Independence inspires: Interview with Hermann Bell 3 minutes spent reading

Independence inspires: Interview with Hermann Bell

Viktoria Steiniger (Maternity Leave)
Holds editorial responsibility for blog topics, is researching and writing articles. Her stories give insights into the world of the voestalpine Group.

Hermann Bell, former Chairman of the Management Board and Managing Director of Oberbank AG, talks about the danger he saw in the privatization.

When in the spring of 2000, the Austrian government announced full privatization of major state-owned companies, the then Managing Director of Oberbank, Hermann Bell, suspected that this could have significant adverse effects on voestalpine. So Hermann Bell reached for the phone …

You immediately contacted voestalpine CEO Peter Strahammer. What was the danger you saw?

Hermann Bell: Based on our experience with the privatization of CreditAnstalt (CA) in 1997, I was afraid that if the state sells its stake, voestalpine could fall into the hands of a major foreign corporation. After all, voestalpine is the flagship company of Upper Austria and is very important for the economy of our state. And of course I was interested in ensuring that Upper Austria’s economy flourished because a regional bank can only be successful if the economy of the region is booming.


A fear that almost materialized in 2003—keyword “Minerva.” Why did you have a hunch as early as 2000 that an independent voestalpine could achieve more than if it were under the control of a powerful international corporation?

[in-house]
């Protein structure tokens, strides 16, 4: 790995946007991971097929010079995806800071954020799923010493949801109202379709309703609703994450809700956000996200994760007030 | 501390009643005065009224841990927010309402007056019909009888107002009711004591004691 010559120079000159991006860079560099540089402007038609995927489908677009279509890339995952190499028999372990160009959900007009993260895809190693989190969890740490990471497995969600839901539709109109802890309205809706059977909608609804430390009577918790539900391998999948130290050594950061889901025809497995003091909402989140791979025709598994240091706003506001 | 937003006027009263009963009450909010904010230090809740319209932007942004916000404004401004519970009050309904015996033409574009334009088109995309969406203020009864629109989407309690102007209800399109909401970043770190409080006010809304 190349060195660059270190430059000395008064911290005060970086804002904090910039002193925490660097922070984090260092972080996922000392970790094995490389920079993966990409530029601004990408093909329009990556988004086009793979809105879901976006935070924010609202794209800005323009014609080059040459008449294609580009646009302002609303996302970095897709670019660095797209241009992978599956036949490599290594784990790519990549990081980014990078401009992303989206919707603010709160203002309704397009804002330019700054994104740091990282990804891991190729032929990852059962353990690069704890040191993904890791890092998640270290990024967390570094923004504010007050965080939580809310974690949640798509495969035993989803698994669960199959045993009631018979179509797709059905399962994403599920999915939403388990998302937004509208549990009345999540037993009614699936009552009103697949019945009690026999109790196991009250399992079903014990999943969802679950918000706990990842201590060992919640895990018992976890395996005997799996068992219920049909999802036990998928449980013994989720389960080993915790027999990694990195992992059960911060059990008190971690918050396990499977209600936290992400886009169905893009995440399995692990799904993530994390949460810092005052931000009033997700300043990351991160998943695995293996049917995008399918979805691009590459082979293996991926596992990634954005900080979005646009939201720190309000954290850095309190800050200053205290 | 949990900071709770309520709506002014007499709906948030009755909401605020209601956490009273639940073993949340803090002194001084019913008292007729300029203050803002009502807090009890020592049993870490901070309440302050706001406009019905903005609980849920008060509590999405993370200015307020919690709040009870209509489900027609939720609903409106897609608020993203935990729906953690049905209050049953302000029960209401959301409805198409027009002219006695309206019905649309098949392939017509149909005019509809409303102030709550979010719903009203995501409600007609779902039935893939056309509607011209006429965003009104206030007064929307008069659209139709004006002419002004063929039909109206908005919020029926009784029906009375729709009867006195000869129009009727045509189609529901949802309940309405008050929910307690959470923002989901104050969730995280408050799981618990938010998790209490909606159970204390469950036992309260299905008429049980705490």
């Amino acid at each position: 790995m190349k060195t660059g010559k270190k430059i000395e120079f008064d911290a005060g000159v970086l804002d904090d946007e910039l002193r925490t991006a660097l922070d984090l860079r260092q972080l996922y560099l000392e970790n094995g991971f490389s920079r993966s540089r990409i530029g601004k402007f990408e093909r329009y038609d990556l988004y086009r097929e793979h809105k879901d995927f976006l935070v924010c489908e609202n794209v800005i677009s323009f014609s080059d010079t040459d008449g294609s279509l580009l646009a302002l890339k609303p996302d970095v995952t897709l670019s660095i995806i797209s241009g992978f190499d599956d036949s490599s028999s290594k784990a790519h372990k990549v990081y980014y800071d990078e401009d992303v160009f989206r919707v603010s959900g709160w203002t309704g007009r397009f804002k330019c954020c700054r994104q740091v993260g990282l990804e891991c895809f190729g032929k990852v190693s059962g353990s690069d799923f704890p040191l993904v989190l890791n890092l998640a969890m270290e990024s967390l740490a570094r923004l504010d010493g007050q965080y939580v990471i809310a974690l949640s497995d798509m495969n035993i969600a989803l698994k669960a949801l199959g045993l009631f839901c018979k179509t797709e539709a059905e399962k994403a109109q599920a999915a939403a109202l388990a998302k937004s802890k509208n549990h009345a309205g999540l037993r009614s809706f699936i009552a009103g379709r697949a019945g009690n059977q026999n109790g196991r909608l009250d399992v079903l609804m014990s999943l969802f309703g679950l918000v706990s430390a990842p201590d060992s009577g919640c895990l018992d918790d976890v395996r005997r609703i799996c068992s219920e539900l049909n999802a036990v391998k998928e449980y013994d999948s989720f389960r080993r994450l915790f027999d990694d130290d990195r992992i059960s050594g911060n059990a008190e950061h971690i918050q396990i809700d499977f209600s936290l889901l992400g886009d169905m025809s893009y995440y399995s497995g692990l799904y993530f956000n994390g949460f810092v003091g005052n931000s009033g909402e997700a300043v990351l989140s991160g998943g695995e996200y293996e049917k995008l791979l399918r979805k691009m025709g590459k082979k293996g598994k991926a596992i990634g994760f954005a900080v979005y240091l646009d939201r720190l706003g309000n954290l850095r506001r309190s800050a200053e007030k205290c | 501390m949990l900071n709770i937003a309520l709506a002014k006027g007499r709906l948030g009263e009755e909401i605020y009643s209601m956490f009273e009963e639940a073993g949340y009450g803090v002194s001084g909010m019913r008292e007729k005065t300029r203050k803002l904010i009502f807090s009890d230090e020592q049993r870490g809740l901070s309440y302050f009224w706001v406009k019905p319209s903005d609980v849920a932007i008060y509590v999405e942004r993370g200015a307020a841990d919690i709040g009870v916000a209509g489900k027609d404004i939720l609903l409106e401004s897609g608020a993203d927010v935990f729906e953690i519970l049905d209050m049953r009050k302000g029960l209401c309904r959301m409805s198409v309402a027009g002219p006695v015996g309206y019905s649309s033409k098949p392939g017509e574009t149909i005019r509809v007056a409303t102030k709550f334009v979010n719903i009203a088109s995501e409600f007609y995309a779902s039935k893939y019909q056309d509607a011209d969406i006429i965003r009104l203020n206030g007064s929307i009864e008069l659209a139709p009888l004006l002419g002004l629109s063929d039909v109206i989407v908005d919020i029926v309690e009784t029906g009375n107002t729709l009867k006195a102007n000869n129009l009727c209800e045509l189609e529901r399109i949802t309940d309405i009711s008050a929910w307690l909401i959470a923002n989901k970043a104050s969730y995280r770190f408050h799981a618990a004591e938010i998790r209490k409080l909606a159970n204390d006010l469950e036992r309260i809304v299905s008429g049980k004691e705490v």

HB: During my many years as a member of the voestalpine Supervisory Board, I got to know Peter Strahammer very well, as well as Wolfgang Eder, who was very young at the time, and the other gentlemen at the top management level, the technical staff, and the employees. And I was convinced that with their capabilities they could manage a company very successfully and would achieve more than if they were just taking orders. Besides, I am convinced that independence and autonomy of a company inspires both managers and employees and motivates them to achieve outstanding results.


In 2007, the price of the voestalpine share reached an all-time high. But Oberbank did not sell its shares but has even increased its stake throughout the years. Wasn’t it of interest for you to make some quick money with the voestalpine share?

HB: The intrinsic value of voestalpine was always higher than the market price. I therefore knew that a long-term stake in voestalpine is a very good investment and that we would be participating in the development and the success of a good company. But my intention was not primarily to make a profit with our investment. Oberbank doesn’t need to pursue a one-time profit. My intention was to retain a strong company in order to maintain a strong economy in our state. That was why I hoped that other financial institutions would also purchase voestalpine shares and—together with the employee shareholding—create a group of core shareholders that would prevent voestalpine from losing its independence. Fortunately, it worked out, and I am very proud of that.

Two decades ago voestalpine AG started out on its path to becoming a privatized and exchange-listed company. The ‘IPO 1995
20 years on the stock exchange’ series describes key events on the path to becoming an internationally successful steel-based technology and capital goods group.
All IPO blog articles

Viktoria Steiniger (Maternity Leave)